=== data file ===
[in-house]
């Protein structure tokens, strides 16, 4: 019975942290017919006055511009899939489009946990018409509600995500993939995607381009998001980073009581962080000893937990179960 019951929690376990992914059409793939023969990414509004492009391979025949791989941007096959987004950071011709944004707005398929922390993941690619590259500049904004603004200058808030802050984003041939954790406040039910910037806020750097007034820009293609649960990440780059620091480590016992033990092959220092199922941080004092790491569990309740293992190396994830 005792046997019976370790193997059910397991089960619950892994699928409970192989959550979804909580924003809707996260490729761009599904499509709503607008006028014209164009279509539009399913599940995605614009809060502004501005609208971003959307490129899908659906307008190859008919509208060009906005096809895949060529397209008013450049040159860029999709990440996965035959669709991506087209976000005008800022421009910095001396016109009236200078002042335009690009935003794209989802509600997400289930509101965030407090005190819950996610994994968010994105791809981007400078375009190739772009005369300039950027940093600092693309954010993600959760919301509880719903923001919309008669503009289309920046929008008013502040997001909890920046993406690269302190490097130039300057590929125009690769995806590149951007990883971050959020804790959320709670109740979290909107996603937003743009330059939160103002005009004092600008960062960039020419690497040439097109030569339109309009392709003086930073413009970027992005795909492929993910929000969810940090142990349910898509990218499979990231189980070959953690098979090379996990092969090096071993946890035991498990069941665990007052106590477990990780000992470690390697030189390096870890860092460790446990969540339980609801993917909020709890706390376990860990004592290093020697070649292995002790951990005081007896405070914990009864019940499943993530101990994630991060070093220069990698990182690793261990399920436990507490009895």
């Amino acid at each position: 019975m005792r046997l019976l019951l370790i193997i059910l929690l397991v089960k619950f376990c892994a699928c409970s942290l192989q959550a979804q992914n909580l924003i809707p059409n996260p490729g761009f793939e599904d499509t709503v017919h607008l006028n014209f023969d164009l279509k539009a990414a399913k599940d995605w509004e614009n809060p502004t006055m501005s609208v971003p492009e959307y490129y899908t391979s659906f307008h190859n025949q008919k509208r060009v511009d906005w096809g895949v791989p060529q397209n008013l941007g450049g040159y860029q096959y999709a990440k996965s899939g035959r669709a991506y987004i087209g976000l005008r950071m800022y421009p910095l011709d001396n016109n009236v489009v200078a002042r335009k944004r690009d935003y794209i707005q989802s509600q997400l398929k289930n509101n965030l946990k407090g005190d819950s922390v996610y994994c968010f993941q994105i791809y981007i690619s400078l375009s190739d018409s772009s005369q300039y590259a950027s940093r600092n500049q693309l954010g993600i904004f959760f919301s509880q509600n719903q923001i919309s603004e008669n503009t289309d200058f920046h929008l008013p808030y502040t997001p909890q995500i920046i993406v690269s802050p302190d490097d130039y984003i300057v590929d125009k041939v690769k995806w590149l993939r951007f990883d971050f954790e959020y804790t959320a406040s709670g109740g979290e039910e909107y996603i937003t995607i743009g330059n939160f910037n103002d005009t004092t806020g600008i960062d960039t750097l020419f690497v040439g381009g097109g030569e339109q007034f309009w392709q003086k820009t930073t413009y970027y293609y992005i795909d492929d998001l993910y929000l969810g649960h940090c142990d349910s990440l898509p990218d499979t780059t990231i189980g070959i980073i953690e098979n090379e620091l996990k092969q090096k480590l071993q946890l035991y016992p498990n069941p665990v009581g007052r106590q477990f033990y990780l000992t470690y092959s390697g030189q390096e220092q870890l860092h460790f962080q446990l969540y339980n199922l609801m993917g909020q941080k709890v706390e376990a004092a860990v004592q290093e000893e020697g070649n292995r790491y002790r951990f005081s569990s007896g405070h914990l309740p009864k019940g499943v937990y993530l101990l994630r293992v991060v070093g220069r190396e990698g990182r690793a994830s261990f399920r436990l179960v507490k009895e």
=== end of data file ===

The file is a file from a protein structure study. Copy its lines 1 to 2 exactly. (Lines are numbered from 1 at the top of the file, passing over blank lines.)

[in-house]
């Protein structure tokens, strides 16, 4: 019975942290017919006055511009899939489009946990018409509600995500993939995607381009998001980073009581962080000893937990179960 019951929690376990992914059409793939023969990414509004492009391979025949791989941007096959987004950071011709944004707005398929922390993941690619590259500049904004603004200058808030802050984003041939954790406040039910910037806020750097007034820009293609649960990440780059620091480590016992033990092959220092199922941080004092790491569990309740293992190396994830 005792046997019976370790193997059910397991089960619950892994699928409970192989959550979804909580924003809707996260490729761009599904499509709503607008006028014209164009279509539009399913599940995605614009809060502004501005609208971003959307490129899908659906307008190859008919509208060009906005096809895949060529397209008013450049040159860029999709990440996965035959669709991506087209976000005008800022421009910095001396016109009236200078002042335009690009935003794209989802509600997400289930509101965030407090005190819950996610994994968010994105791809981007400078375009190739772009005369300039950027940093600092693309954010993600959760919301509880719903923001919309008669503009289309920046929008008013502040997001909890920046993406690269302190490097130039300057590929125009690769995806590149951007990883971050959020804790959320709670109740979290909107996603937003743009330059939160103002005009004092600008960062960039020419690497040439097109030569339109309009392709003086930073413009970027992005795909492929993910929000969810940090142990349910898509990218499979990231189980070959953690098979090379996990092969090096071993946890035991498990069941665990007052106590477990990780000992470690390697030189390096870890860092460790446990969540339980609801993917909020709890706390376990860990004592290093020697070649292995002790951990005081007896405070914990009864019940499943993530101990994630991060070093220069990698990182690793261990399920436990507490009895």